24: HealingMature

Dechar was a pup again, and with his front paws resting against a tall tree, he was beckoning a very young Oliana to climb down.

“Come join me, Dechar!  Climb the tree!  Can’t you climb?”

“No,” he answered.  “I can’t do it.  Please come down, Oli!”

Oliana laughed.  “I’m not coming down until you climb this tree, Dechar!”  She folded her arms in defiance, only to lose her balance and swing off the branch supporting her.  She let out a scream.

“No!” Dechar yelled as she plummeted toward the ground.  She was now much higher in the air than he had initially thought.

Well before she would have hit the snow beneath, however, Dechar was shocked to see Oliana transform into a raven and begin to soar through the air above him.

“Can’t you fly, you silly wolf?  Come join me,” she repeated, flapping her wings.

Dechar became very upset.  “I can’t!” he yelled.  He was a fully grown wolf again.  He watched as the black bird floated down to meet him.

“Oh Dechar,” she shook her head.  “If only you would believe that you are capable of flight.  Then you could join me.”

He glanced off to the side to see red blood staining the white snow.  It came from the corpse of the man he’d killed in the dungeon.


Dechar awoke from his nightmare in a cold sweat.  He noticed immediately that the weather was surprisingly spring-like in this area, which jogged his memory.  He lay on a bed of moss, remembering the events of the previous night.  Neither of the Dechi had found the strength to reach the pools Ylva had located.  They had had the fortune, however, of finding a small reservoir of water in the hollow of a tree.  

Ylva knew a little about survival in the wild, and when she had seen ants crawling into the hole, she had demanded Dechar’s shirt, dipping it far down and squeezing drops into her mouth with vigor.  She could taste something like the scent of an animal mixed in with the liquid, but she was far too parched to care.  After having dipped the shirt several times, she finally had allowed Dechar to have the few remaining drops.  They had found a place to sleep shortly thereafter, resolving to reach the greater water source the next day.

Dechar raised himself and looked for his companion, who had uprooted some of the moss for a blanket and was still asleep nearby.

“Ylva,” he said.  No answer.  “Ylva!” She jerked awake and gave Dechar a blaming look.  “I’m sorry to wake you,” Dechar said, “but we really should get moving, don’t you think?”  It was still a little dark outside, but he did not want to waste any time in finding Oliana.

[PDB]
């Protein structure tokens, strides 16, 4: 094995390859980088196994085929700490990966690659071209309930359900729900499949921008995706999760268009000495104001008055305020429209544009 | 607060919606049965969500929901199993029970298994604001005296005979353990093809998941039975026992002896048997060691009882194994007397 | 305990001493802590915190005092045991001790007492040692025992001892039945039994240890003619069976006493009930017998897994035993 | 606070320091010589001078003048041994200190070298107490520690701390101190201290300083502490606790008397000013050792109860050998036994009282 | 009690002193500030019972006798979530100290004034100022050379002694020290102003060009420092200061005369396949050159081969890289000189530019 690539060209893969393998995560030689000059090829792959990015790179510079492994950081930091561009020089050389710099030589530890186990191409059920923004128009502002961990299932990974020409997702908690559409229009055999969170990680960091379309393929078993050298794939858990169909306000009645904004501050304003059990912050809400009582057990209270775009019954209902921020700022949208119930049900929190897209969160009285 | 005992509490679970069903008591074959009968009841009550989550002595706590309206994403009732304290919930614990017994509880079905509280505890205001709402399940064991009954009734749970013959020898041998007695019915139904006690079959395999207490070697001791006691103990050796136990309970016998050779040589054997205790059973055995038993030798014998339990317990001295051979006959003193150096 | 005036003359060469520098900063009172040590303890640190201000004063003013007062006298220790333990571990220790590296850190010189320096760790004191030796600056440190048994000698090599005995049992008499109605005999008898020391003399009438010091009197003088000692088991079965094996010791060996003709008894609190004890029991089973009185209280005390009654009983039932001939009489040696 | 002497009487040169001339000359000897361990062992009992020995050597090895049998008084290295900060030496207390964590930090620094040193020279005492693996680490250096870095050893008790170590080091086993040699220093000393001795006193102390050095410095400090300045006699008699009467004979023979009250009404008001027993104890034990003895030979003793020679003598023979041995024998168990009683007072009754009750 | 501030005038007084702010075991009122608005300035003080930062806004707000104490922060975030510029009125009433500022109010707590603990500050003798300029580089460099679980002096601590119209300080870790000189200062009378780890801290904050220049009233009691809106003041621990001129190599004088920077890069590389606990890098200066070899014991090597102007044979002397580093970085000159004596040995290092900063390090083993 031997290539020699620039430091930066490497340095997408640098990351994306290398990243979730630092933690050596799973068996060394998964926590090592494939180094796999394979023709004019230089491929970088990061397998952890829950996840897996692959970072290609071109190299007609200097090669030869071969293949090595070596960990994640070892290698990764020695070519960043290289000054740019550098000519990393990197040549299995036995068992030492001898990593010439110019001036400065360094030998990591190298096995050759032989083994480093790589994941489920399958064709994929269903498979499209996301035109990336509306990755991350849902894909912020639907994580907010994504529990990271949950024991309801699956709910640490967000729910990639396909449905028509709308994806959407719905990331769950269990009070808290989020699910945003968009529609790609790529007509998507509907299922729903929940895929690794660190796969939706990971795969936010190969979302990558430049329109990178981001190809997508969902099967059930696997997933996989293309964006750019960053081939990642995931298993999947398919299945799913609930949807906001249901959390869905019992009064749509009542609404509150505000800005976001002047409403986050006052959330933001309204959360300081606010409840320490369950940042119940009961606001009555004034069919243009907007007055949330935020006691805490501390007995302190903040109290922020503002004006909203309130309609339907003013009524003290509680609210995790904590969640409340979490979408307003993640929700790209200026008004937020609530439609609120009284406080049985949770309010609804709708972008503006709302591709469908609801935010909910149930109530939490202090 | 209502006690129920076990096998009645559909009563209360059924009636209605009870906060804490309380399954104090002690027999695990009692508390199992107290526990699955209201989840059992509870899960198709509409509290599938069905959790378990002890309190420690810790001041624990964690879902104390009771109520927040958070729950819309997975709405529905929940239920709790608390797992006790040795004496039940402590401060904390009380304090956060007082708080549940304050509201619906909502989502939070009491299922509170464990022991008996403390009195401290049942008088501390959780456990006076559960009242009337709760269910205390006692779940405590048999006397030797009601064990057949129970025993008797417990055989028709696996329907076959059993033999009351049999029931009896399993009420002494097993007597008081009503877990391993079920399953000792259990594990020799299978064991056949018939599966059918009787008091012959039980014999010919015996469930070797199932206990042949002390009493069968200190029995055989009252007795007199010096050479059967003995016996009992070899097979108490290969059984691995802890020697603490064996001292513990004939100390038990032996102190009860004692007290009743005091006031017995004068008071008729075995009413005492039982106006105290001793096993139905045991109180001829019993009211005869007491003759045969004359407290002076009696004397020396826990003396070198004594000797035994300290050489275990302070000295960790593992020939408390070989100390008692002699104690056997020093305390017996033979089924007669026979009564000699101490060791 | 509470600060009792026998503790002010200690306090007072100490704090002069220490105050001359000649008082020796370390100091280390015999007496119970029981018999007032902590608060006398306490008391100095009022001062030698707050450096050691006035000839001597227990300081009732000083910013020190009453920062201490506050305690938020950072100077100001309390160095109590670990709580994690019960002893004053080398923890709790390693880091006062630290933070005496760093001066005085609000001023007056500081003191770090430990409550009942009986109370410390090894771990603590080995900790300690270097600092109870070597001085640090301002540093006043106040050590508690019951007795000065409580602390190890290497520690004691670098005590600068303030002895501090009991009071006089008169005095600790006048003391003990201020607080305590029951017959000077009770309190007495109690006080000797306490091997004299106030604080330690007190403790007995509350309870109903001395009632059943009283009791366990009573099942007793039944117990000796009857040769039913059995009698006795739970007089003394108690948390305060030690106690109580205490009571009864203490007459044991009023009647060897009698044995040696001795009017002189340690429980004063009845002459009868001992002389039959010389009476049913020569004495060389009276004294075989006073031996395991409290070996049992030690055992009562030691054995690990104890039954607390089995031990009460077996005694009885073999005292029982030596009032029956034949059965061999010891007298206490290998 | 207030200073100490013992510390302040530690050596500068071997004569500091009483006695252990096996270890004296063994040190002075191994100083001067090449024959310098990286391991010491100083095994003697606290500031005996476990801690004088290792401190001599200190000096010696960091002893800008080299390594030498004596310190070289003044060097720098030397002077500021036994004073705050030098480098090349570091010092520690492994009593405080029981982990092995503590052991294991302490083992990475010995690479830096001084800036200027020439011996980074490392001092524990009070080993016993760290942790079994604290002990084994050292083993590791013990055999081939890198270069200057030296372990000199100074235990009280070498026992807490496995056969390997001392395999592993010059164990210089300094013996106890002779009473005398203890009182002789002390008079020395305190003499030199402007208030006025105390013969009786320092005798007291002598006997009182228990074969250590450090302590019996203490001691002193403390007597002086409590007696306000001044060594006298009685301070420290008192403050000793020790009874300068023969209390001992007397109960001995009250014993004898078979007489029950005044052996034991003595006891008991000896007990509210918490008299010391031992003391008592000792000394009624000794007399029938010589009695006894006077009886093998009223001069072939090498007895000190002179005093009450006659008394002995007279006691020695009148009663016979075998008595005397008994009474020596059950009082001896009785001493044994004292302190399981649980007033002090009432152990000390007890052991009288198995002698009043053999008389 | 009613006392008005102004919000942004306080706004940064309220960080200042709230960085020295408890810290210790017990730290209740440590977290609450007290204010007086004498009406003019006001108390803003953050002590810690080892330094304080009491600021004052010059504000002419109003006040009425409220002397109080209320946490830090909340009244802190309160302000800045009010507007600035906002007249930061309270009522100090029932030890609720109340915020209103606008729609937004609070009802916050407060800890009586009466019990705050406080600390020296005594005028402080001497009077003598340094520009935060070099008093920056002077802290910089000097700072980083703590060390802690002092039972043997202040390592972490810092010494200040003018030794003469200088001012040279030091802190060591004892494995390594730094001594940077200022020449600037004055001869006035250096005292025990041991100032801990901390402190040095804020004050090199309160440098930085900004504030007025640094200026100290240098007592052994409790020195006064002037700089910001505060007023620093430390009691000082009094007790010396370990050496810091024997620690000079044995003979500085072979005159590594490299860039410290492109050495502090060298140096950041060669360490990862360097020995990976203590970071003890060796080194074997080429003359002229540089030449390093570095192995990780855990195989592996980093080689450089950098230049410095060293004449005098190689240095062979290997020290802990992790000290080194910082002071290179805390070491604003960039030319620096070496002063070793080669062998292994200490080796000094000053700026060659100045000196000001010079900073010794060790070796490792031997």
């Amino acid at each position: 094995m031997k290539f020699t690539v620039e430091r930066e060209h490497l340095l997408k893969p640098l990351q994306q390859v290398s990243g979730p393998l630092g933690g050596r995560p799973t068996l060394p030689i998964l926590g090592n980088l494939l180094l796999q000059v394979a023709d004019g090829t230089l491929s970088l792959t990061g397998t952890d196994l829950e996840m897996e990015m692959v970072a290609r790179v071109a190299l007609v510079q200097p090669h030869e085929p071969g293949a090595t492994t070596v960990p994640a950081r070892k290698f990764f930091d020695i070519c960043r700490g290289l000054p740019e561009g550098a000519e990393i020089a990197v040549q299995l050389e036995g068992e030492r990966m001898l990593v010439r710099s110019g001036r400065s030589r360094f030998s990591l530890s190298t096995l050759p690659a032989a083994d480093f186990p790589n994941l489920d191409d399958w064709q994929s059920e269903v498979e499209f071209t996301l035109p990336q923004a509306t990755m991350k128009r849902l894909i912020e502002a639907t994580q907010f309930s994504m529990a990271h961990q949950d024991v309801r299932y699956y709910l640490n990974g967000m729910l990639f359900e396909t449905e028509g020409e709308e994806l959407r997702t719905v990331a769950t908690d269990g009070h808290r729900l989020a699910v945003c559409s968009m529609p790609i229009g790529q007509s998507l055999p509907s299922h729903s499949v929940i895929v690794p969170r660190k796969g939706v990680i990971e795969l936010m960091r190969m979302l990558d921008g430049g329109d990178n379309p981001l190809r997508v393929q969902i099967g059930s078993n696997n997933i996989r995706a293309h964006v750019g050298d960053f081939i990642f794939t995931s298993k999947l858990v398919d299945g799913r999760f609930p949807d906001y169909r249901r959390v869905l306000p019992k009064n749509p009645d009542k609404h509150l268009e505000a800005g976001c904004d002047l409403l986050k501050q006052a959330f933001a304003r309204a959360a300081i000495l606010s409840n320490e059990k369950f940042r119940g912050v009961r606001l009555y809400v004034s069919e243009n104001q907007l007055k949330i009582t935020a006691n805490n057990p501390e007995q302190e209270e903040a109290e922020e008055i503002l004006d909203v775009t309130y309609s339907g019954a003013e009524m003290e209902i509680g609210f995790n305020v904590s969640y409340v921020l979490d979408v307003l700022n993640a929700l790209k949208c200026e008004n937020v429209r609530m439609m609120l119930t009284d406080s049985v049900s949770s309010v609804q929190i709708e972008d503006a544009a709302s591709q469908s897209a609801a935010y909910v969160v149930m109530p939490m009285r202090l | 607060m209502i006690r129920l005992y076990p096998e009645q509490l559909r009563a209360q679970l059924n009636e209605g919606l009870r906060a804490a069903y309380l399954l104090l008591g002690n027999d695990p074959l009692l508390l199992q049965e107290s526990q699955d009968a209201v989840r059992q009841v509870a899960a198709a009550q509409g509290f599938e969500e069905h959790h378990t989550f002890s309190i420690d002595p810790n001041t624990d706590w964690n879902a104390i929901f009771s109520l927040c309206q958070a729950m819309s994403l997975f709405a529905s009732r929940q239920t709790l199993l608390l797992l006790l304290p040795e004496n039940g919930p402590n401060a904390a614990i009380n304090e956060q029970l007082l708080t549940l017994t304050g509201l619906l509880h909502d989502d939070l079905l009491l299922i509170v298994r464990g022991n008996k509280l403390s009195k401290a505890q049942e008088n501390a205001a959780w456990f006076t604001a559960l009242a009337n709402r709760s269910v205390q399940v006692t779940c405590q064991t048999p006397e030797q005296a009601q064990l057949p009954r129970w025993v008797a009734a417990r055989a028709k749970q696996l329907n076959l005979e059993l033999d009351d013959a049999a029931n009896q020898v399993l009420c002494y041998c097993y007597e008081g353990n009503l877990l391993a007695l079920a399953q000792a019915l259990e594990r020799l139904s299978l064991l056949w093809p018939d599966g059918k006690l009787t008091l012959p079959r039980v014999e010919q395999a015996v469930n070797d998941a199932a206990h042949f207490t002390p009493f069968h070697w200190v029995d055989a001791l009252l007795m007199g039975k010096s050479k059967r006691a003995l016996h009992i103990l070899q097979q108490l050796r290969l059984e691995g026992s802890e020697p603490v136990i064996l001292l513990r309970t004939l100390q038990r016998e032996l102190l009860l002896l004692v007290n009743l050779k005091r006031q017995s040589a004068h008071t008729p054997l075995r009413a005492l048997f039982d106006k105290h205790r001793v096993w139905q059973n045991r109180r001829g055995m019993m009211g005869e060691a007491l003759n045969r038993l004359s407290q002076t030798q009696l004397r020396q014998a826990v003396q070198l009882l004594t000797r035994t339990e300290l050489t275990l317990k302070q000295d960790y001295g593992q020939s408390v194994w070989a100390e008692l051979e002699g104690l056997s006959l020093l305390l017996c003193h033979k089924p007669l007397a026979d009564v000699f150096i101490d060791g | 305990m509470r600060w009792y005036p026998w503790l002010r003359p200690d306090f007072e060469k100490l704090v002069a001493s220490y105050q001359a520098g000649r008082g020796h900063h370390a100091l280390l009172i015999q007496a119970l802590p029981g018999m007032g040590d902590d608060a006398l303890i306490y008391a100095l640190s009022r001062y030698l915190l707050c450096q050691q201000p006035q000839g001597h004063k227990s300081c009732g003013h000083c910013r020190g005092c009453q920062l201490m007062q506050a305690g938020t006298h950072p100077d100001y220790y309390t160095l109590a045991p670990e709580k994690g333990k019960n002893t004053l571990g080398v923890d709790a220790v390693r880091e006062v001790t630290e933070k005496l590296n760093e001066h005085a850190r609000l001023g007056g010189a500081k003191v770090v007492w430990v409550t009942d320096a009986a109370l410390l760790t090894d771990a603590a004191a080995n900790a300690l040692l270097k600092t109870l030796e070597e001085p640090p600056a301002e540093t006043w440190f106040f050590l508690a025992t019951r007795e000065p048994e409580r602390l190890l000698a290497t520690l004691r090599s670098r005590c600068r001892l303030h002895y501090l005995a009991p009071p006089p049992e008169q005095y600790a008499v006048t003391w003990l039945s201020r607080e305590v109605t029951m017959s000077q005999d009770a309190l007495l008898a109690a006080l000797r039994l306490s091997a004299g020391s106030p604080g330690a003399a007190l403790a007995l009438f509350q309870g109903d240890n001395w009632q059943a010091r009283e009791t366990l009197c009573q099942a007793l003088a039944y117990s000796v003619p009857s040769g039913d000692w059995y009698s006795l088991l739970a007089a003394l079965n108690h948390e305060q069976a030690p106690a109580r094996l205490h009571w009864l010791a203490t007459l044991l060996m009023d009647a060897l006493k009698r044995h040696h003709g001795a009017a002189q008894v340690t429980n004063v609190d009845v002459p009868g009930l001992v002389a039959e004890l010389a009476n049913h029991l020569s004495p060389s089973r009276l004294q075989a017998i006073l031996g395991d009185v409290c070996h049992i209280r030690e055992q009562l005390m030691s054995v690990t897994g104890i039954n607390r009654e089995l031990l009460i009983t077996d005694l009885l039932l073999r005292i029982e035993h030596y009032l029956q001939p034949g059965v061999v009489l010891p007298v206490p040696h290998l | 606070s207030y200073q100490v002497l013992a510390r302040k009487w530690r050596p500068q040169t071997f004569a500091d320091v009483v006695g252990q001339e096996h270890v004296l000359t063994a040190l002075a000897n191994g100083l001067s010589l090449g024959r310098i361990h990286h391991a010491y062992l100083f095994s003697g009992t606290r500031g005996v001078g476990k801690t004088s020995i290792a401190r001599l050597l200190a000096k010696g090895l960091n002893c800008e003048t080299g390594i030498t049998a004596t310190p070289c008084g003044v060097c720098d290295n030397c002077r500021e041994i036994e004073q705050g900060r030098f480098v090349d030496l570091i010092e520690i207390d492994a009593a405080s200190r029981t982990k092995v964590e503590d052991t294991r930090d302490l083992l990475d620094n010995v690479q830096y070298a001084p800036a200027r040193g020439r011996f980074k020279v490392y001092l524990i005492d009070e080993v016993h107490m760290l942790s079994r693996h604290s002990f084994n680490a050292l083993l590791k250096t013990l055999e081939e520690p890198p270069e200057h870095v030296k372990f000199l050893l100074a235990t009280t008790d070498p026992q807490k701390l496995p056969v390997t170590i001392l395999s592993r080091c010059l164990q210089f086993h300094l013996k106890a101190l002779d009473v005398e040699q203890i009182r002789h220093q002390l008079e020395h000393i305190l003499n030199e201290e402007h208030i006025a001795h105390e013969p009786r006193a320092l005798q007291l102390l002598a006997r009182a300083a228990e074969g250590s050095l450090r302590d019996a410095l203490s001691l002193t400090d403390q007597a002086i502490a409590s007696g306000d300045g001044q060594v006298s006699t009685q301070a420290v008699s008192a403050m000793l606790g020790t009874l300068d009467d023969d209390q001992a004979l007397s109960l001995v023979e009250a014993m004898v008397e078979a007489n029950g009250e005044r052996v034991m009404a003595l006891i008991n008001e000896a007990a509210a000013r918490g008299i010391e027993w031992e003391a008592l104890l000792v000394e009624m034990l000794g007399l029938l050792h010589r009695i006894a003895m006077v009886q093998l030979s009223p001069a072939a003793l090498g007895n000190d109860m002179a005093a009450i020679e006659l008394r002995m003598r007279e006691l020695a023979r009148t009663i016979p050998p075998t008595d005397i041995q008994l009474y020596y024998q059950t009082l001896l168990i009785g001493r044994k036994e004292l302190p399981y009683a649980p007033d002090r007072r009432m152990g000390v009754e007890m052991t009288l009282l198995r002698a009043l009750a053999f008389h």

Ylva did not reply but threw the moss off of her and stretched her arms before rising.  Dechar’s wound had stopped bleeding the night before, but he lifted his shirt to check it again.  

“You’re lucky it was so superficial,” Ylva said, noticing his action.  “Bleeds a lot initially but shouldn’t cause you any real problems, so long as it doesn’t fester.”  They set off again; the pools weren’t far now.

It was still morning when they reached a magnificent sight.  The bluish-green pools, festooned in mist, were translucent, and the pair could see that the water ran deep through a network of underwater caverns with glistening rocks at the base.  A powerful geyser-like spring fed all of the pools, gushing from a rocky slope and cascading in a circle of tiny waterfalls to meet the basins all around.

They ran the last few paces to the water and began to passionately imbibe.  Dechar had had the prudence to hesitate a moment before drinking so that he could see how Ylva drank; he had considered that it might be frowned upon to stick his tongue in the water in this form.

As he scooped the liquid in his strangely human hands, he felt its warmth, and brought it to his lips.  He sensed an instant rejuvenation coursing through his body that startled him.  He looked over to Ylva again to see if she had experienced the same thing.  

Indeed she had, and Dechar noticed that her very build had a sturdier look to it than he had seen in the frail young prisoner the day before.  He lifted his shirt to find no trace of a stab wound at all.  The pair looked at each other in wonder and delight, and Dechar saw Ylva smile for the first time since they had met.

The End

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